Thursday, April 30, 2015

Barley in the Field

 This Spring reminds me of October. The snow was gone before April started, and the days have been cool and dry. There have been strong winds blowing most of the time, both day and night. 
 Nothing has greened up very much and when the sky turns blue, we have the colors of Fall on the land. We have had just enough rain to wash the surface and settle the dust. The barley has been seeded into moisture which gives us hope for the coming season.
 The Golden Willow is providing the splash of color in the trees.
 It is blooming and producing seed pods, while its leaves are barely visible.
 If there were other green trees around, this tree would be the flower of the forest, but most of the surrounding trees have no leaves at all.
Nature is always trying to pull off a joke in GriggsDakota. 
The barley is coming up, and that is not a joke. 
 This is the first field we seeded and rows are clearly visible.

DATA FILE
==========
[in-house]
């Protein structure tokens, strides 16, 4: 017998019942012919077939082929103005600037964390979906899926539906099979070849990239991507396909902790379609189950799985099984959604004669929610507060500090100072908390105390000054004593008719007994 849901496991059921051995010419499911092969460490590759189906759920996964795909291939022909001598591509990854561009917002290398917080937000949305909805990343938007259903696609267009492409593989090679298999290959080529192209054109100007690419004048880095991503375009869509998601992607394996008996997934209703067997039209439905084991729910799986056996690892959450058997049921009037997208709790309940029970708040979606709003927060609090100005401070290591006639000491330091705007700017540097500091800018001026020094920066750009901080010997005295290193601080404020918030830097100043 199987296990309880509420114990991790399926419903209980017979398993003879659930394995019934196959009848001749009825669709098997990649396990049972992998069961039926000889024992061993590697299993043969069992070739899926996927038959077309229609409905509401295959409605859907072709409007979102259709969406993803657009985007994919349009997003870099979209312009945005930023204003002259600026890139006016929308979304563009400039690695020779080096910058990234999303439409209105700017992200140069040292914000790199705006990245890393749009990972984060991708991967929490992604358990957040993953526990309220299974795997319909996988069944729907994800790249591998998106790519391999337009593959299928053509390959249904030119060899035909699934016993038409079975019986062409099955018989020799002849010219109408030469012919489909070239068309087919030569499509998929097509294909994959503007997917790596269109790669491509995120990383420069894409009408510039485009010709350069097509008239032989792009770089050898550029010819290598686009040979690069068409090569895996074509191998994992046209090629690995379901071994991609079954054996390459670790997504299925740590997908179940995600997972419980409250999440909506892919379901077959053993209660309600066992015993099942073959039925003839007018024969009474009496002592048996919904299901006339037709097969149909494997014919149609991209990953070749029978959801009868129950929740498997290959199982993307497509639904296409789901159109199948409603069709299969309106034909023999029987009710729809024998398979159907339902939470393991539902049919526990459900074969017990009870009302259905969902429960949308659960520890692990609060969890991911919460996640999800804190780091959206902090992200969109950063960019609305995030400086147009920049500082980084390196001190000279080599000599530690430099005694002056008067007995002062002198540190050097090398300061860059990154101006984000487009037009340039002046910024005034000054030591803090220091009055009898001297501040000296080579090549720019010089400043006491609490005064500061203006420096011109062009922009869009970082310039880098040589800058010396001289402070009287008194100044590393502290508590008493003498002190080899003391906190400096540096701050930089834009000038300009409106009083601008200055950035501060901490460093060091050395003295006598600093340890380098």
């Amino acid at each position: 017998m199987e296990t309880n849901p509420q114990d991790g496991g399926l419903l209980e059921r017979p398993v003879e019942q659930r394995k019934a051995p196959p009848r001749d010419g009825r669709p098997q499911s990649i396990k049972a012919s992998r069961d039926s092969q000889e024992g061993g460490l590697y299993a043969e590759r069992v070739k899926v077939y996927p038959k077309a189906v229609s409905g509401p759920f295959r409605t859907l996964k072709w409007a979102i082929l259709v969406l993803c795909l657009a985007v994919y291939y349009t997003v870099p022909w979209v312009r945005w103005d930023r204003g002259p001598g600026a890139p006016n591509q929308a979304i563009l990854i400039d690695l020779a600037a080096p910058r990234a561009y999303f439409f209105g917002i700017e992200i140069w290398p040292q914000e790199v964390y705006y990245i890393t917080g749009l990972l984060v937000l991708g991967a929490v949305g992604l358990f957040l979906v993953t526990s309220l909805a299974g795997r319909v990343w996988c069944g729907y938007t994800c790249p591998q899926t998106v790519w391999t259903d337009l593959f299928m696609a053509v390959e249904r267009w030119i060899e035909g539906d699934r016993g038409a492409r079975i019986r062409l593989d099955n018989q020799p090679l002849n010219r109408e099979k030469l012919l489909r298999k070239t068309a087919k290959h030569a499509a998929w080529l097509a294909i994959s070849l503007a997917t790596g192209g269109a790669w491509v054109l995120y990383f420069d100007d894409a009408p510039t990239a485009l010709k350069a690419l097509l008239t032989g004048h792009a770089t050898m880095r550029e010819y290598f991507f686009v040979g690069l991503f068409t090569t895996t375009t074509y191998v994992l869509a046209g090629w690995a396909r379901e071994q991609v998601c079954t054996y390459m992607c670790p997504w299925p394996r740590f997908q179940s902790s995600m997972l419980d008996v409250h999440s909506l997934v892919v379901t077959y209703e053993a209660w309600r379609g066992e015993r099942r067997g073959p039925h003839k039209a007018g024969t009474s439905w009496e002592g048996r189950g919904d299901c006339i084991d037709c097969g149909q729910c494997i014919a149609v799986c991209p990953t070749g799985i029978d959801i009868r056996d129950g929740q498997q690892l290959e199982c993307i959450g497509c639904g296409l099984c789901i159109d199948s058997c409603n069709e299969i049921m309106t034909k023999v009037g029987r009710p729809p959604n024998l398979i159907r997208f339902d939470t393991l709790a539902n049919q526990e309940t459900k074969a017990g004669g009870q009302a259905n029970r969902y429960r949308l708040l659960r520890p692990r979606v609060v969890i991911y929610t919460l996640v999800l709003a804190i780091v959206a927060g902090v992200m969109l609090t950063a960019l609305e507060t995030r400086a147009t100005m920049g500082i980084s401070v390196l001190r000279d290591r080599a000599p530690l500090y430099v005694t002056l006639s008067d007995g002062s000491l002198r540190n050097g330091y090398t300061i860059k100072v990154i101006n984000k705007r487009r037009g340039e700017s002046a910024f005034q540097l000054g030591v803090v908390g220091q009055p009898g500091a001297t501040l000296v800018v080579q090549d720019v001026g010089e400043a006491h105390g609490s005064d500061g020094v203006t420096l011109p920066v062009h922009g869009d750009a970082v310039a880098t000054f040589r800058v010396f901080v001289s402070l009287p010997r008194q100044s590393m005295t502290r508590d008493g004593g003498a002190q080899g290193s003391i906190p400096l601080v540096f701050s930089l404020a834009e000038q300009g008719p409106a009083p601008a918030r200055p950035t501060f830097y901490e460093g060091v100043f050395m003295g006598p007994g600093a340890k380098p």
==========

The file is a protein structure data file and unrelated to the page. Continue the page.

The brave little seedlings are only two or three inches tall. Soon the barley will turn the ground green and the trees will surely follow its lead.
I noticed that the record low is still in the single digits. I certainly hope we don't get down there again this Spring. That would not be good for any of the crops that have been seeded.
 We will likely have more frost, as we had this week, with temperatures dipping to 30 degrees Fahrenheit. Those temperatures shouldn't hurt the barley. We will finish planting barley today and move on to corn, soybeans and edible beans. 
April's weather has been good  for field work and it has progressed ahead of average as it ends. 
Even though April's weather reminds us of October in GriggsDakota.

Wednesday, April 29, 2015

Visited By Tundra Swans

A welcome sign of Spring is the bird migration through GriggsDakota.   Swans remind me of the children's story about "The Ugly Duckling." They will not stay here to raise their ugly ducklings into beautiful swans. They are wary in the semi darkness, much darker than the photos would lead you to believe. The Tundra Swans are traveling though and understandably watchful of movement on the shore. This region will not be home, but we were thrilled to notice them through the window.